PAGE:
"Why Park?" Mac asked softly.
"They have a specialized wing," was all his lover answered.
And Taylor understood. Park was a hospital for paranormals. While Flack followed the paramedics, Mac stayed behind and coordinated the crime scene and talked to the officers who had arrived first, one of them shooting the suspect. Stella and Hawkes had returned in the mean time, their crime scene processed, and they had walked right into the next one. Mac had updated them in a few sentences, then left the morgue to them as he discovered Danny. Messer was pale, eyes wide, as he surveyed the blood-covered main autopsy room. He had probably heard everything through the grapevine in the lab, and the way he looked around, he had heard a lot of gruesome details that might or might not be true.
"Mac?" he asked helplessly.
"We had a shooter. Lindsay was hit."
Danny swallowed hard. "Is she…?"
"She's on her way to Park."
No reason to send one of his people to Trinity while the other was treated at Park. Since Sid had healed Lindsay enough to keep her alive, cover might be needed here as well. And who could better supply it than a specialized hospital?
"Danny, focus!" he ordered, voice hardening as he took in the glazed expression. "You with me?"
Messer nodded. The shock sat deep and Mac understood. The emotions between his two CSIs were strong, though neither had made a step yet. Danny was still teasing, Lindsay was reacting to it, but nothing had come out of it yet.
Mac held the slightly glassy eyes, voice hard and determined. "Go to Park, keep an eye on Lindsay. I'll send someone over to recover the bullet."
"I can do it," Danny replied almost on automatic. "I can do it, Mac. I can!" he insisted.
Mac looked into the turmoiled eyes, aware that this was another emotional blow to the younger man's psyche. First Louie, now Lindsay. His brother was just barely holding, still in a coma, and from what Mac had heard, there might be brain death. Now Lindsay had been seriously wounded, in their own building, and Mac knew that without Sid's intervention, she would have died right then and there.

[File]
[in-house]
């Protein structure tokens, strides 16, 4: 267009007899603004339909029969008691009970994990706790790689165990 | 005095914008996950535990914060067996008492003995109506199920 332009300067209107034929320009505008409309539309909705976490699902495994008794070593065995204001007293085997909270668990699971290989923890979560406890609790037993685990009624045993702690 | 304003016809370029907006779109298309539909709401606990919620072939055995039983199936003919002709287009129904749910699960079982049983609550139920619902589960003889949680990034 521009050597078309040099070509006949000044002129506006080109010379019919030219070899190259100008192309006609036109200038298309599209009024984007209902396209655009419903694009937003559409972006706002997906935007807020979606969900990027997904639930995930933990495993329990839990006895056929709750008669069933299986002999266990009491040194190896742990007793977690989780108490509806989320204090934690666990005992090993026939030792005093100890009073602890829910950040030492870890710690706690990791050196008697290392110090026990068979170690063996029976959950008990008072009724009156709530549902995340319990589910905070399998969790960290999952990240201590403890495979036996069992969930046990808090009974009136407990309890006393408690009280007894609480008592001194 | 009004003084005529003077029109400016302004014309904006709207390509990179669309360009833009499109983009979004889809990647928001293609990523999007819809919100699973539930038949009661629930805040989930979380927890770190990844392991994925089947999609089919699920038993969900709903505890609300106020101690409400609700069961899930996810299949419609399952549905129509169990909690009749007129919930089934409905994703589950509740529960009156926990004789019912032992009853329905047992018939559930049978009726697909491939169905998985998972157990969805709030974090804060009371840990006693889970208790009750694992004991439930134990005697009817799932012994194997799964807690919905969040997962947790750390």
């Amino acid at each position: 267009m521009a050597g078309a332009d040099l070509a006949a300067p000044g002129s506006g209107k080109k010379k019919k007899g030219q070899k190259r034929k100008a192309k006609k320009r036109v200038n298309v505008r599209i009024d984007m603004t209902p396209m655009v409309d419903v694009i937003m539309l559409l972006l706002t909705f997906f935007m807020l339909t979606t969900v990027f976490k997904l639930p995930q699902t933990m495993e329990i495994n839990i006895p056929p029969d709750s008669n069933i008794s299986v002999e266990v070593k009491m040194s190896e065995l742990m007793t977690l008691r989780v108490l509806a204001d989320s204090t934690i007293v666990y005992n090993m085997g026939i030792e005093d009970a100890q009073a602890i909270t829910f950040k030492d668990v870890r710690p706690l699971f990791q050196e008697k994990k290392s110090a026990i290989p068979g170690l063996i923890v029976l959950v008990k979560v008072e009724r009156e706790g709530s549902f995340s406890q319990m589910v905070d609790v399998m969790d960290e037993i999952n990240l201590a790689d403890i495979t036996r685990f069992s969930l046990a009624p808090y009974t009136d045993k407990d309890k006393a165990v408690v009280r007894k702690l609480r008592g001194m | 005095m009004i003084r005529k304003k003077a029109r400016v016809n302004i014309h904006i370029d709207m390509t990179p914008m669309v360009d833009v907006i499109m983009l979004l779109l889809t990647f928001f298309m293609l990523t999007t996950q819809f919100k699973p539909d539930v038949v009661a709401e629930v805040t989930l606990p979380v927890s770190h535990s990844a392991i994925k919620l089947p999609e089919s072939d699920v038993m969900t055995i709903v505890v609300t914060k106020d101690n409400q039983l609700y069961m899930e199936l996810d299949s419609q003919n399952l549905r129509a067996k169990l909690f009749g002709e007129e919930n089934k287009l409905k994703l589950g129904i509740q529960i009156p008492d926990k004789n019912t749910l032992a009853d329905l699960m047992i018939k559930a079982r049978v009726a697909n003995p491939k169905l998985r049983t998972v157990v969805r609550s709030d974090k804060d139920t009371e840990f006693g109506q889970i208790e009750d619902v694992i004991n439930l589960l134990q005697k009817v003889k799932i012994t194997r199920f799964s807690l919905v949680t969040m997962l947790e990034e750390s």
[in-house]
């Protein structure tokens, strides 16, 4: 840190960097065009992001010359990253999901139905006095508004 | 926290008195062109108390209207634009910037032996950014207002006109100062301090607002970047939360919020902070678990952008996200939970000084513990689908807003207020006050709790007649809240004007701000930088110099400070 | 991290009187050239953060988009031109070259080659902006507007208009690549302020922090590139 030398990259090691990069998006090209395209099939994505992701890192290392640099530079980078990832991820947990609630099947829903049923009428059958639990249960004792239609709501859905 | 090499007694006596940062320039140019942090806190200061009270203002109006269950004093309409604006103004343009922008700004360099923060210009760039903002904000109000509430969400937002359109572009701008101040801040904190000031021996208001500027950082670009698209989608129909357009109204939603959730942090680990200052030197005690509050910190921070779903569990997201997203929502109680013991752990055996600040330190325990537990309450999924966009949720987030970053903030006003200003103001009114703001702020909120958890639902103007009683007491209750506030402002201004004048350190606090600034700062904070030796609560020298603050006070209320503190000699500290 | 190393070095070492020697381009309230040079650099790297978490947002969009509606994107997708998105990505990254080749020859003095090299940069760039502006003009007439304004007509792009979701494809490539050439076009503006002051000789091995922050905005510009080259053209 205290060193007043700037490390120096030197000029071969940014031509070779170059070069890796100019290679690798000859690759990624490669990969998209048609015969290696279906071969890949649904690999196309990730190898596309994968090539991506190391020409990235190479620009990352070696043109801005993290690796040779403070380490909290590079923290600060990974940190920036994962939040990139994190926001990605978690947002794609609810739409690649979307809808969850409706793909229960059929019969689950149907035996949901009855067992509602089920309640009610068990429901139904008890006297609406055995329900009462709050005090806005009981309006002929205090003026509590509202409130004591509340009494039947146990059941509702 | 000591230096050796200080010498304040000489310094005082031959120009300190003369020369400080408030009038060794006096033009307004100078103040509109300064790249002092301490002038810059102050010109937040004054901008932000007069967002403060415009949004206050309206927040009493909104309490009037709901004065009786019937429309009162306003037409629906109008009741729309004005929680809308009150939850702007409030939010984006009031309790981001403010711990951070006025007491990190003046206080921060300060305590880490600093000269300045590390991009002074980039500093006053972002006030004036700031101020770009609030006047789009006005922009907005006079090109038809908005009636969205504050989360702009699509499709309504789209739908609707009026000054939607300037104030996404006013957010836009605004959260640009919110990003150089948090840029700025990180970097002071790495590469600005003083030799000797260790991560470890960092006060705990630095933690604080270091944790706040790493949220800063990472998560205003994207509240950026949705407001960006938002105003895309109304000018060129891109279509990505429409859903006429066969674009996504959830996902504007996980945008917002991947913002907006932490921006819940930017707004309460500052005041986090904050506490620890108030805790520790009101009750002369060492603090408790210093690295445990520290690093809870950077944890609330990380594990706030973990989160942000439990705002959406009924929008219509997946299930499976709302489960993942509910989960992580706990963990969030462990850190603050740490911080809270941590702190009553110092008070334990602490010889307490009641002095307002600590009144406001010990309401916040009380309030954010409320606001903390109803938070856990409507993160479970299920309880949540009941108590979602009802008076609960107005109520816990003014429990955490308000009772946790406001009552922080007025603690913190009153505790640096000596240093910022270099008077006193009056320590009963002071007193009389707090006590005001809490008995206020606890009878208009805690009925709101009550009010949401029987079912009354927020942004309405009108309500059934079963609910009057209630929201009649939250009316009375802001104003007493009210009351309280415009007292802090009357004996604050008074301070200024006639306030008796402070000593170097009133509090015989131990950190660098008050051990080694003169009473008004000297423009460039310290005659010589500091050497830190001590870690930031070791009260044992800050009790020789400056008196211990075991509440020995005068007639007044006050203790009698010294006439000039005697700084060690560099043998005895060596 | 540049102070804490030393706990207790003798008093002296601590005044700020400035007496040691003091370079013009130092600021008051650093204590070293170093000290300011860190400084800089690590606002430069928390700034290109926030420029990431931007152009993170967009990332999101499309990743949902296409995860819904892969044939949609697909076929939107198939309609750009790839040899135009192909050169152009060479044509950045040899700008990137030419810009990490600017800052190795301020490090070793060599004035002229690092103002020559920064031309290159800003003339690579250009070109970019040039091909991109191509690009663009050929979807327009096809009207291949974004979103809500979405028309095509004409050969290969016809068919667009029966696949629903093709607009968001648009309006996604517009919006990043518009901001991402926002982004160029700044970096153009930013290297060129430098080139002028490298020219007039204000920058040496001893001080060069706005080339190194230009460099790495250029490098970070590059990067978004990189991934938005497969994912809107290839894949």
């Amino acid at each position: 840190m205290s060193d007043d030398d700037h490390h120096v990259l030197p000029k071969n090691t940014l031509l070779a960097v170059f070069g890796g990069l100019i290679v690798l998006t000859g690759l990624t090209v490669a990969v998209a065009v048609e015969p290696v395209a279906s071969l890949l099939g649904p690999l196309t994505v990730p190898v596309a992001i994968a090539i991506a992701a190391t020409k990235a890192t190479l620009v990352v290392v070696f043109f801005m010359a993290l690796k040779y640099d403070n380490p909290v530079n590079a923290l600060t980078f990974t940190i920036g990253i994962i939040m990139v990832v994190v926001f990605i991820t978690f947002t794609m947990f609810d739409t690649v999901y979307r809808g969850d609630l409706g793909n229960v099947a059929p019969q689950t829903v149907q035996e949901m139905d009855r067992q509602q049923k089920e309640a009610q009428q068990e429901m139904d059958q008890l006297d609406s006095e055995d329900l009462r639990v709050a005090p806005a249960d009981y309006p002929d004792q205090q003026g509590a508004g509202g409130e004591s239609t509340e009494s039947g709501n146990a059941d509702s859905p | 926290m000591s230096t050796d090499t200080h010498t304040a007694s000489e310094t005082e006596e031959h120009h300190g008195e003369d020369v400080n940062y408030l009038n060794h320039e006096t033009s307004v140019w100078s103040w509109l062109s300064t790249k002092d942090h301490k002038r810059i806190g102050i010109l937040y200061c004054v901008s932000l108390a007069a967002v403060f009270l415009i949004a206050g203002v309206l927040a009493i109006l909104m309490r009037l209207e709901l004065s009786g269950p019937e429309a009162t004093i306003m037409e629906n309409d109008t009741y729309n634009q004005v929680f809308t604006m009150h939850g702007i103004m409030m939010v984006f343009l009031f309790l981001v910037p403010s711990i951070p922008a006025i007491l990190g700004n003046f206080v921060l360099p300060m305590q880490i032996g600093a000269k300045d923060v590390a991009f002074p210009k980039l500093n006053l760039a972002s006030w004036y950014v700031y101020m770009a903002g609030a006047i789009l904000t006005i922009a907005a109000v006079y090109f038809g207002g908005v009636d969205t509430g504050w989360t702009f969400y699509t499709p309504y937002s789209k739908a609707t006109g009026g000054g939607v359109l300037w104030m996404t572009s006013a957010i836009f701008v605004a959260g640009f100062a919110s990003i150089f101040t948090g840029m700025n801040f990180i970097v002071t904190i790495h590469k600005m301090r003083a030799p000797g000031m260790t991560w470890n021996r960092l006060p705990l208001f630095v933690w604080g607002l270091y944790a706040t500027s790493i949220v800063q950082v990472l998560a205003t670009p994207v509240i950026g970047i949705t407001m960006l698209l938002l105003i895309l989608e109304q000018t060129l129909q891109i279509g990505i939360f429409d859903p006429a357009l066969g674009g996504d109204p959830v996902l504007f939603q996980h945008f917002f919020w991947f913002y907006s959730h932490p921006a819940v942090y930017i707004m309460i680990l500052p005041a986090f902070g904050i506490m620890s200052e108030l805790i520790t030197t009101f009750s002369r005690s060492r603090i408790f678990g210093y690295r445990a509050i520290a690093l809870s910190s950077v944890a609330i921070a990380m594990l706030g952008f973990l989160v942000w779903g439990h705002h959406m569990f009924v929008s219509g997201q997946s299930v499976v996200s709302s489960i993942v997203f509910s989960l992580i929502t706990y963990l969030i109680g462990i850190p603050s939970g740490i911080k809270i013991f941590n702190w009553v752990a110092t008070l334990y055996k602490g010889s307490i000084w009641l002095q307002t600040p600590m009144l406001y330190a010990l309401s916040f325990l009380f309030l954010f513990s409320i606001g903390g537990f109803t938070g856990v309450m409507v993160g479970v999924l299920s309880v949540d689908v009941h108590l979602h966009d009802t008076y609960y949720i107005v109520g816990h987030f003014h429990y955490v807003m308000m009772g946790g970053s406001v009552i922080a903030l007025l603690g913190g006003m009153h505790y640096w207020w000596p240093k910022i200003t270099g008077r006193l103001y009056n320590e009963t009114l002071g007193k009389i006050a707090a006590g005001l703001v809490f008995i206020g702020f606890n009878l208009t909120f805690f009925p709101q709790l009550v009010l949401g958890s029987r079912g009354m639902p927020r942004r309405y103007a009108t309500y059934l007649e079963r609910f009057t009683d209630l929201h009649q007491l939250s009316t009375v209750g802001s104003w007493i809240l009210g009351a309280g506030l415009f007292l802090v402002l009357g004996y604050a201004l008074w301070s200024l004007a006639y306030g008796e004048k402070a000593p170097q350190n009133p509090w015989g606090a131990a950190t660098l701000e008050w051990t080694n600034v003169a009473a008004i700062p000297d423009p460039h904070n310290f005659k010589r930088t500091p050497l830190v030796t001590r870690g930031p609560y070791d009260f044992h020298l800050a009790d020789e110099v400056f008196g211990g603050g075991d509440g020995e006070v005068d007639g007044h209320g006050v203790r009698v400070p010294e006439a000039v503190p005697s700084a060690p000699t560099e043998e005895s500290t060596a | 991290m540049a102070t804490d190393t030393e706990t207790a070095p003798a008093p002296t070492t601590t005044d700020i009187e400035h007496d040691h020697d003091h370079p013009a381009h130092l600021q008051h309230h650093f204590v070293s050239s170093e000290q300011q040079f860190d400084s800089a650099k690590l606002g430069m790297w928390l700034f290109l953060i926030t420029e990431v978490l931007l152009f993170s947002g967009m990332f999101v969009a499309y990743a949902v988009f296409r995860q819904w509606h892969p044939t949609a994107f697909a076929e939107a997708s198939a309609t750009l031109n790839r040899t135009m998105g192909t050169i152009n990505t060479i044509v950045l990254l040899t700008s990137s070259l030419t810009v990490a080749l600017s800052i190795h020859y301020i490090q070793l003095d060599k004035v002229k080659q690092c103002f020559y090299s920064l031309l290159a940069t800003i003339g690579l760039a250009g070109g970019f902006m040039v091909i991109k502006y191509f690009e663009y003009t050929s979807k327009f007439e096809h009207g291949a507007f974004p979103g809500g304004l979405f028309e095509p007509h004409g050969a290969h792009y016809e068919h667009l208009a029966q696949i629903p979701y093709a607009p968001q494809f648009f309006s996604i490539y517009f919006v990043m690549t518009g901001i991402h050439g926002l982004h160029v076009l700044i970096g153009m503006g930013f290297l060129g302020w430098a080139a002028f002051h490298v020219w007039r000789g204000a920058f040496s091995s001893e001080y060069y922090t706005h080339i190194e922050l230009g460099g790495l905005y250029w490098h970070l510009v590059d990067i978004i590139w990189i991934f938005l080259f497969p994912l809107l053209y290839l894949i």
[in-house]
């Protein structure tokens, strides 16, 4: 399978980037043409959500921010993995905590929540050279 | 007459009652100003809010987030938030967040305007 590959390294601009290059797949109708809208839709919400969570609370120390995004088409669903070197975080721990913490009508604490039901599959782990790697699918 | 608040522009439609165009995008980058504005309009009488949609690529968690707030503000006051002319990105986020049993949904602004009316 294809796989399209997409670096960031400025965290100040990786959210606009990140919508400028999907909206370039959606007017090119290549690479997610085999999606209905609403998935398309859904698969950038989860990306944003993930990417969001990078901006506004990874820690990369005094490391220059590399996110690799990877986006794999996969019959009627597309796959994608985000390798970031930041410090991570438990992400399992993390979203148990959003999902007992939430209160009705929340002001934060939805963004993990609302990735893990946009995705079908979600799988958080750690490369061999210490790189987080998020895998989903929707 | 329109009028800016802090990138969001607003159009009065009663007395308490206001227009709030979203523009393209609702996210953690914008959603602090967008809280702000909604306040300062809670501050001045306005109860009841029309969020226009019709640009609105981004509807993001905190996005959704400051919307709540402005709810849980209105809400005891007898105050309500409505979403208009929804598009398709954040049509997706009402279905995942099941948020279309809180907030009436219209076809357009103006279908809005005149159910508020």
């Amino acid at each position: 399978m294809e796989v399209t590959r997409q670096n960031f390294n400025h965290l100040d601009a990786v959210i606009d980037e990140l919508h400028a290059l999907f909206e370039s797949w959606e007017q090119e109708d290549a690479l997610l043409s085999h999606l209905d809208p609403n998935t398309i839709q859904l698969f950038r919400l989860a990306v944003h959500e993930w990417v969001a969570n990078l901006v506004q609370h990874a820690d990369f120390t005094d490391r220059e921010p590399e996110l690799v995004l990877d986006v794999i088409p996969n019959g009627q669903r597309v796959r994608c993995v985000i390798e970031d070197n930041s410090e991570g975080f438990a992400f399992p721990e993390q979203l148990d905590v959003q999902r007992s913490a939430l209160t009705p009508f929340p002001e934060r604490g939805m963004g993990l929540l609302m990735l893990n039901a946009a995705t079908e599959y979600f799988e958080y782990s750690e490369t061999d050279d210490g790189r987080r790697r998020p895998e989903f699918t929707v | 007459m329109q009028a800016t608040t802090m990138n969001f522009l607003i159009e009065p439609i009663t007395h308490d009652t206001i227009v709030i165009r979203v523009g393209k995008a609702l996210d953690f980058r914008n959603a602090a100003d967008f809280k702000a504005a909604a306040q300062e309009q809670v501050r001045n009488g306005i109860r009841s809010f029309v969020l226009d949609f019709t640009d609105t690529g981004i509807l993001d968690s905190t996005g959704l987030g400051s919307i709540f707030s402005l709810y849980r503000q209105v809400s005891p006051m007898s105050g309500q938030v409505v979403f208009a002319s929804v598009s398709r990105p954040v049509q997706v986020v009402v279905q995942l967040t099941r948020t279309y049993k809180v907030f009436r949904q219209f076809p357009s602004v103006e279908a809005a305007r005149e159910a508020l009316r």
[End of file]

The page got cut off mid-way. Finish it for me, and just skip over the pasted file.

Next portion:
"Okay," Mac said slowly. "Send the bullet over, you stay with her."
Danny nodded faintly. "It should have been me," he whispered.
"I… I was supposed to check on Hammerback, see what he had on our latest case, but she said she'd do it. I was joking around and she… she went. And… it should have been me, Mac…"
"Danny, listen to me," Taylor said, voice hard and close to Marine sergeant level. "Nothing was your fault. This man came in here, armed! Whoever is responsible for this faux pas, it's not you!"
"I was supposed to come down here…"
"Stop it, Messer!" he snapped and Danny flinched, almost coming to attention. "Pull yourself together and get your ass over to Park. Get the bullet, send it over, stay with Monroe, you got that?"
Danny hurried out of the morgue.
"It's hard on him," Stella said softly.
Mac hadn't heard her approach. Now he just nodded. "It's hard on all of us," he answered levelly. "If he breaks apart now, I can't pick up the pieces."
Stella's brows twitched a little, then she met his eyes and smiled briefly. Mac was aware of the fledgling relationship between his two CSIs, and he knew Danny was starting to feel more, though he probably hadn't realized it himself yet. It would need time, a lot of time, and patience.